The Cherokee Board of Elections will address today a complaint that presumptive District Three Commissioner-elect Brian Poole is not qualified to hold the seat.

After meeting in a called, closed-door session for two hours Oct. 24, the Cherokee County Board of Elections emerged to vote to authorize a motion for county Superintendent of Elections Janet Munda to challenge Poole’s qualifications and eligibility to seek and hold office and set a hearing on the matter. The controversy centers around whether Poole can legally hold office under the Georgia Constitution while owing unpaid taxes.

Another complaint issues out of Cherokee County, this one under the Open Meetings Act, alleging that Georgia Charter Educational Foundation, which runs Cherokee Charter Academy, failed to abide by notice requirements for two meetings and entered executive session improperly.

The AJC notes that enforcement of the state’s law against texting while driving appears to be low.

In the two years after a ban on texting while driving in Georgia took effect on July 1, 2010, state records reveal that fewer than 50 people a month have been convicted of the offense, for a total of 1,281 convictions as of Sept. 17. That’s a small fraction of the 22,500 people convicted of driving under the influence of alcohol or drugs during the same time frame. The Department of Driver Services (DDS) only tracks convictions, not the number of citations issued, DDS spokeswoman Susan Sports said.

Many law enforcement officers say the law is difficult to enforce. State troopers have only issued an average of 11 citations a month since the law took effect.

Lt. Les Wilburn, assistant troop commander for the Georgia State Patrol, said troopers have to prove beyond a reasonable doubt that someone was texting at the wheel, and not merely dialing a number or talking. Most drivers simply stash their phone when a cop is in sight, he said.

To effectively prevent texting while driving, I recommend installation of something called a “spouse” in the passenger seat of your car. An alternative to that device is a “parent” or “tattletale sibling who receive money for reporting older brother/sister.”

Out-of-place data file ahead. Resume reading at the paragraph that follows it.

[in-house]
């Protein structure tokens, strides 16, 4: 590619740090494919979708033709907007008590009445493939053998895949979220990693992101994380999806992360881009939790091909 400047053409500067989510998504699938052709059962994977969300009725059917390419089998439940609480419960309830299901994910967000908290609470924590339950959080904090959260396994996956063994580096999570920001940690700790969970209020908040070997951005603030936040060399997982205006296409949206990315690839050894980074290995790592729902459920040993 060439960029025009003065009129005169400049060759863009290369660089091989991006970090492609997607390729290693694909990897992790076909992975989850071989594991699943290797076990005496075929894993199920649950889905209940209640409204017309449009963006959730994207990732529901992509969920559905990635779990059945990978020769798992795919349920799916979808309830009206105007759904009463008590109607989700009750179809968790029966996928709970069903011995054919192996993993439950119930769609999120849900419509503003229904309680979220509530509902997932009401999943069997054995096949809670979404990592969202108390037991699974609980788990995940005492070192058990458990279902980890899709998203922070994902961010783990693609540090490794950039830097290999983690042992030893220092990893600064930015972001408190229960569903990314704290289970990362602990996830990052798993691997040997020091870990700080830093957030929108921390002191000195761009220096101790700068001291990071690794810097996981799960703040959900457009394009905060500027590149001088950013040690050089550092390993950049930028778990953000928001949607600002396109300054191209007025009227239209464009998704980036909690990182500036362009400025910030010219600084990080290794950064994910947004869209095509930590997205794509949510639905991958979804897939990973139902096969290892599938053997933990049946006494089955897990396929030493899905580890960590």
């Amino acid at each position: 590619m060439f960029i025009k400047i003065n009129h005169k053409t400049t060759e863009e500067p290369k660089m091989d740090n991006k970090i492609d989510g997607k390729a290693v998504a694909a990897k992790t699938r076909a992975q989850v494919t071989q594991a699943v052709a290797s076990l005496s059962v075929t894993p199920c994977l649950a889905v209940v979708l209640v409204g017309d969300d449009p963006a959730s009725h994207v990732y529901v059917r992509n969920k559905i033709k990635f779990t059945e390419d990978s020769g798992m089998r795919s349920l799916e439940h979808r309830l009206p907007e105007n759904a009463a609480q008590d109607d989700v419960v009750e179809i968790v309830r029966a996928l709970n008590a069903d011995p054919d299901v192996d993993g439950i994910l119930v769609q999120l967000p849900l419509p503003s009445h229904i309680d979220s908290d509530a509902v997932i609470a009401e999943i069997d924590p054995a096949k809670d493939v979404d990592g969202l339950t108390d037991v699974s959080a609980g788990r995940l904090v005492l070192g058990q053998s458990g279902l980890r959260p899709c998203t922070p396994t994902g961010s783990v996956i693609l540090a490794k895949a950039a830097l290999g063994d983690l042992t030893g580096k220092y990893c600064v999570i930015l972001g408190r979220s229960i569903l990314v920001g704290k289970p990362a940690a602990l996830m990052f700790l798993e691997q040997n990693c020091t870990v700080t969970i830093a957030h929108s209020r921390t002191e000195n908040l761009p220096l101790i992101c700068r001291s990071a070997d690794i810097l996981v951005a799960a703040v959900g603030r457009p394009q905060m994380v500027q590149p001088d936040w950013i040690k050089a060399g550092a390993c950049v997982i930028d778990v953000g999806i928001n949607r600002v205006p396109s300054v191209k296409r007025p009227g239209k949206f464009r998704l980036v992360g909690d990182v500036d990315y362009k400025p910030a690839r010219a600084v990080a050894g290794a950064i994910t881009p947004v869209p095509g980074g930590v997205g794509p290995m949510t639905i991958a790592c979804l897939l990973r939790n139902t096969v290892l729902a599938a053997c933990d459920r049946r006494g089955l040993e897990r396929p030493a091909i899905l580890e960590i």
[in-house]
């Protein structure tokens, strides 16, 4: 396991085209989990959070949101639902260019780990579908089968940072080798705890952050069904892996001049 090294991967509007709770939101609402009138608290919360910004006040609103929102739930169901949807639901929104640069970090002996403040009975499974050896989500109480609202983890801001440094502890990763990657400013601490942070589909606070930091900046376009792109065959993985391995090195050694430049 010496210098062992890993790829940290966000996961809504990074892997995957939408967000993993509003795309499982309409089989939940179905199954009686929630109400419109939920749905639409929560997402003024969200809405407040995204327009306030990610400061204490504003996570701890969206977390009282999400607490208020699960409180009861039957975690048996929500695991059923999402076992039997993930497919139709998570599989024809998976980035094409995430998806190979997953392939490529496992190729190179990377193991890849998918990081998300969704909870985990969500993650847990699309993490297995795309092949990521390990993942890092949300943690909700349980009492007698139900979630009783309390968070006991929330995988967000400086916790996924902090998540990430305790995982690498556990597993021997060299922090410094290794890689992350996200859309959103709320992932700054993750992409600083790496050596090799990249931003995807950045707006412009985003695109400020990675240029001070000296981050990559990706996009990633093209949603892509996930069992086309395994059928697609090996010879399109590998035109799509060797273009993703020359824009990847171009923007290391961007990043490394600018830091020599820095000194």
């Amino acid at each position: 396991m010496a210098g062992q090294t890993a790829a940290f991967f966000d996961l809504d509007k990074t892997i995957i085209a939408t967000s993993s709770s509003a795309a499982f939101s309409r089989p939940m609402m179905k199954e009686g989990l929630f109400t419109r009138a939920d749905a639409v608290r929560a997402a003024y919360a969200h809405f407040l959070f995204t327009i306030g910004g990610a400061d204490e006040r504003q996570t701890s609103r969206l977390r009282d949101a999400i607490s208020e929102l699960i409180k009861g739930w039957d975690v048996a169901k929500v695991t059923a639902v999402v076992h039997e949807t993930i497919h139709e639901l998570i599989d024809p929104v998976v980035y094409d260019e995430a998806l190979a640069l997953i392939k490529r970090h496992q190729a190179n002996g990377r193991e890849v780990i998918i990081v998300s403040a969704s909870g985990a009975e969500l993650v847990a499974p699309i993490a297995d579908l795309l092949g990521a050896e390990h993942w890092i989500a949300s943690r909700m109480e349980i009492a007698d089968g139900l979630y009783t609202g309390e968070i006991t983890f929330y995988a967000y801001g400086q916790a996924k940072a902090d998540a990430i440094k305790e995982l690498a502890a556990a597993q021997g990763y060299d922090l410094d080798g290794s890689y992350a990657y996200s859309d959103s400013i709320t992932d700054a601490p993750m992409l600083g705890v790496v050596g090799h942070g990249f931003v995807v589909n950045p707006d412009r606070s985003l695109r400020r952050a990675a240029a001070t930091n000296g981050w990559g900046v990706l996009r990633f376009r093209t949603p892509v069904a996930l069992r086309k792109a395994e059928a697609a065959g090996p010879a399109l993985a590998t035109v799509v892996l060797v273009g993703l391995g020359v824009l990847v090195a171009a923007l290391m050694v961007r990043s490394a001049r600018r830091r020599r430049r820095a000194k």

Governor Nathan Deal will recommend that the state pony up another $40-50 million dollars toward the Savannah Harbor Expansion Project in next year’s budget.

Last week the federal government gave final regulatory approval to deepen the river to 47 feet, from its current 42 feet, at a cost of $652 million.

Georgia has already put up $181 million for its cost-share portion of the deepening tab, including $47 million last year. Deal, during a brief interview following the annual State of the Ports luncheon at the Marriott Marquis in downtown Atlanta, said he’ll probably request a similar amount from the General Assembly come January.

“We haven’t finalized our figure yet,” the governor said, “but it’s safe to say we’ll be in keeping with what we’ve given in years past.”

Savannah is the nation’s fourth busiest container port and moved a record 3 million containers the last fiscal year. Nearly 100,000 jobs in metro Atlanta alone are directly tied to the distribution of goods that come through Savannah and the port at Brunswick.

The U.S. Army Corps of Engineers issued a final “record of decision” last Friday allowing 32 miles of Savannah river and harbor to be deepened so ever-larger container ships can ply the waterway. Foltz called the decision “really great news for Georgia and anyone in the Southeast who uses our port for commerce.”

Storm-related port closures on the East Coast are affecting the Port of Savannah.

With Hurricane Sandy closing major deepwater ports from Virginia to New York, a domino effect has delays stretching up and down the coast and into the nation’s heartland.

“This storm has definitely disrupted shipping along the Eastern Seaboard,” said Curtis Foltz, executive director of the Georgia Ports Authority.

“Already, we’ve had a number of vessels that were scheduled to be in port by today either delayed or rerouted,” he said. “Ultimately, this is going to affect trade — unfortunately in the middle of peak retail season.”

The northeastern U.S. ports supply 170 million U.S. and Canadian customers with cargo goods. Disruption to these ports is also expected to have a significant impact on supplies like food and oil to the region.

CSX Corp. and Norfolk Southern Corp., the two main Eastern railroads, are telling customers to expect at least three days of traffic delays in the affected areas. For truckers, travel in the region will remain difficult, though some road restrictions are being eased as the storm passes through.

I’ll be in Savannah in December and would like to hear any recommendations for good bird-watching or train-watching in the area. Also, nominations for best seafood will be accepted, and a couple places may be reviewed.

Speaking of birds, Alfred Hitchcock’s The Birds plays at the Strand Theater on the Marietta Square on Friday night, November 2d at 8 PM. Vertigo plays tonight at 9 PM and I may sneak out for the showing. Psycho and North by Northwest play next month. November is also Hitchcock month at the Plaza Theater in midtown Atlanta, with showings of Rope, Strangers on a Train, Vertigo and The Birds. I’m going to try to see as many as I can.